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Star Tribune: Revenue falls 33 percent, or $100 million, in just two years

The Star Tribune, which grossed $303 million in 2007, is expected to bring in a staggering $100 million less this year, according to a bankruptcy court filing.

The paper’s David Phelps broke the story Thursday night, highlighting ownership’s request to abrogate its pressmen’s contract. That Teamsters local has been the most recalcitrant; its refusal to take double-digit wage cuts and changed work rules last summer upended concessions Teamsters drivers and mailers were willing to take. The three locals agreed to hang together on any givebacks.

Looking at the Strib’s survival plan — which would carve out a $30-million-plus profit on a projected $203 million in revenues — it’s not hard to see why the pressman would object. As Phelps notes, the proposal asks them to take $6-$12 wage cuts (roughly $12,000 to $24,000 a year), or between 23 and 50 percent of their salaries.

Unlike other Strib employees, the pressmen have so-called “manning” rules guaranteeing crew size, which makes it harder to cut jobs. (Though not impossible, especially as papers shrink: the Strib laid off 19 workers after the summer concession rejection.)

Assuming ownership isn’t overstating the revenue drop as a negotiating ploy, the paper’s post-bankruptcy profit margin would be at least 15 percent (at least $32 million on that $203 million in revenues). That would be enough to service restructured debt, ownership maintains. (Without union concessions, the Strib says, its profit would be about $3 million.)

But with revenues falling this fast — and the economy getting worse — how long could even this new plan work? Phelps says creditors have demanded an April deadline on labor concessions — but we haven’t yet seen how big a haircut creditors are willing to take. If the paper is truly to survive, the razor should slice close.

Comments (6)

  1. Submitted by scott schultz on 02/20/2009 - 09:02 am.

    Please name me a media in this market that is not seeing significant revenue shortfall in this era. And please use percentages (up or down).

    $100 million is a lot, but the revenues for the newspaper are far higher than other media. It would not be fair to compare the Stribs revenue shortfall to those of smaller media. Even though the smaller media is in the same ‘precarious’ situation. I would focus on Clear Channel radio for starters, as well as ADVO in this market.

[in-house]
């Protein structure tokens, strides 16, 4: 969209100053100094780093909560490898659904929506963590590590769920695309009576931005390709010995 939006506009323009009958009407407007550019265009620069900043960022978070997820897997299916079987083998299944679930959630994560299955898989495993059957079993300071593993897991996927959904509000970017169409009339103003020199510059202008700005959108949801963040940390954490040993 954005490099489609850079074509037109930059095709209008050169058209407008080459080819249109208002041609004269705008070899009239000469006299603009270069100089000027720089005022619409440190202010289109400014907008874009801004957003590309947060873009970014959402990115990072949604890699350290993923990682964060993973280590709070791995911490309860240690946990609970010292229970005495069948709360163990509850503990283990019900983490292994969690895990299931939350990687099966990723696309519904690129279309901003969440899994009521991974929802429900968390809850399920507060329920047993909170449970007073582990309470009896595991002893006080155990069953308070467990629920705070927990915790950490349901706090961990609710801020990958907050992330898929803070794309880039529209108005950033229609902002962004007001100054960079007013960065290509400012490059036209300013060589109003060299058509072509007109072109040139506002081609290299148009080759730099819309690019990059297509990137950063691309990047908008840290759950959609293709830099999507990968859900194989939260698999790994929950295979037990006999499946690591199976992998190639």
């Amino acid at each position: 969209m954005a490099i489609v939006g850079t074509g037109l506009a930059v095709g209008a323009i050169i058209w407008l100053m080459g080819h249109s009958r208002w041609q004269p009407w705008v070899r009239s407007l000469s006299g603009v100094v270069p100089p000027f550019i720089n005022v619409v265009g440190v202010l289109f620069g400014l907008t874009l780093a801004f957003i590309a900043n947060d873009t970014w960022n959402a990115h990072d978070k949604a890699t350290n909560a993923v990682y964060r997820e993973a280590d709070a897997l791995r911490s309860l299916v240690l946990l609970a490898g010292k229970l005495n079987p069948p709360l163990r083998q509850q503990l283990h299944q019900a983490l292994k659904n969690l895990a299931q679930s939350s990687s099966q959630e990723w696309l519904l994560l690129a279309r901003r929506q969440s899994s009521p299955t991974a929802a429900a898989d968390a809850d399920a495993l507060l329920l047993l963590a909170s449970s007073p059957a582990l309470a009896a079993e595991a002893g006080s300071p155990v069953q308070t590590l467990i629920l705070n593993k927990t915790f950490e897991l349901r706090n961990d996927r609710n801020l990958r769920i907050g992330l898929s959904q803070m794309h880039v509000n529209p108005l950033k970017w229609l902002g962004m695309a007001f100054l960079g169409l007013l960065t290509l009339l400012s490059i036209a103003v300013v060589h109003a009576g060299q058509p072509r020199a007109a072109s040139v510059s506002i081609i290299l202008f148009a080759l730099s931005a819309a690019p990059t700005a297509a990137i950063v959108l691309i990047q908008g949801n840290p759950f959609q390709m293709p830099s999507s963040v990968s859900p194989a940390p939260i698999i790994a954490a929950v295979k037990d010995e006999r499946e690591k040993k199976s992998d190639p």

Secondly, newspaper pressmen need to ask themselves this question – who wants them? They can storm out of any negotiations, and let the paper fall. Where they going to go in this economy?

    You can scream that AVISTA assumed too much debt. I thought it was stupid to spend a trillion in Iraq. But there you are. Deal with it. Cutting your salaries to save your job is the right move for now. Go to school for another career. THEN change jobs in a couple of years when the economy changes.

  2. Submitted by dan buechler on 02/20/2009 - 10:30 am.

    scott, you are correct I learned of another 2 former colleagues who were let go and they both were highly educated individuals but made 60% of what a pressman is paid.

  3. Submitted by john smith on 02/20/2009 - 02:57 pm.

    Hey mr.schultz why would i vote myself out of a job.Thats right they want to layoff 24 and im one of them,plus the 19 they laid off in October.They want two weeks of our vacation taken away,our health insurance will go up 350.00 a month on top of the $6.00 per hour pay cut.we are 35 hour work week.pension freeze,no ot until after 40 hours.So that means we can work 2-3 shifts in a row for straight time,with no sleep(real healthy no sleep).If they are losing so much why havent the 13 vps taken a pay cut,they got a freeze,I’ll take that.Just so you know the pressman plan on a pay cut BUT there is than just a paycut.This was there plan in the beginning get rid of the unions,thats why the didnt pay cash.They bought Boston Scientific,cash and Bristol Meyers cash,we are talking billons.Drivers, mailroom they want $13.00-$15.00 hour pay cut,scott you take a 50 percent cut and tell me how well you will survive.AND VOTE YOU OR SOME OF YOU FRIENDS OUT OF A JOB

  4. Submitted by dan buechler on 02/20/2009 - 05:55 pm.

    John, part of me feels for you but when a job is lost you lose 4 weeks of vacation, your health insurance goes up 1500/month, most people don’t get overtime after 35 hours, some don’t get it even after 40. More people than you will ever know have already taken a 50% pay cut. I am not mad at you and wish you the best. I’m not living on a large ranch somewhere I got me a small house
    two kids and a wife. If I or someone could give everyone health care without being indigent I would also pray for their success.

  5. Submitted by Joe Musich on 02/20/2009 - 10:42 pm.

    Are the Strib reported number accurate ?
    What’s the impact of lost readership ?
    If the lost readerhip numbers are high what are the reasons people left as done by survey ?
    Is it all a consumer economy dependency “hitting bottom ?”
    The worker is getting screwed !

  6. Submitted by Richard Parker on 02/24/2009 - 12:44 am.

    Please remember, or learn, that the reason for the manning clause is safety. The pressmen work in an environment where a machine can rip an arm off. They’re expected to coordinate their skills with the extreme speed and efficiency of the presses in getting papers out to the readers. Maybe it’s a moot point whether that’s even worth it anymore (long-term viability of print media), but we don’t want to return to the days when packinghouse workers, coal miners, etc., were expendable, do we?

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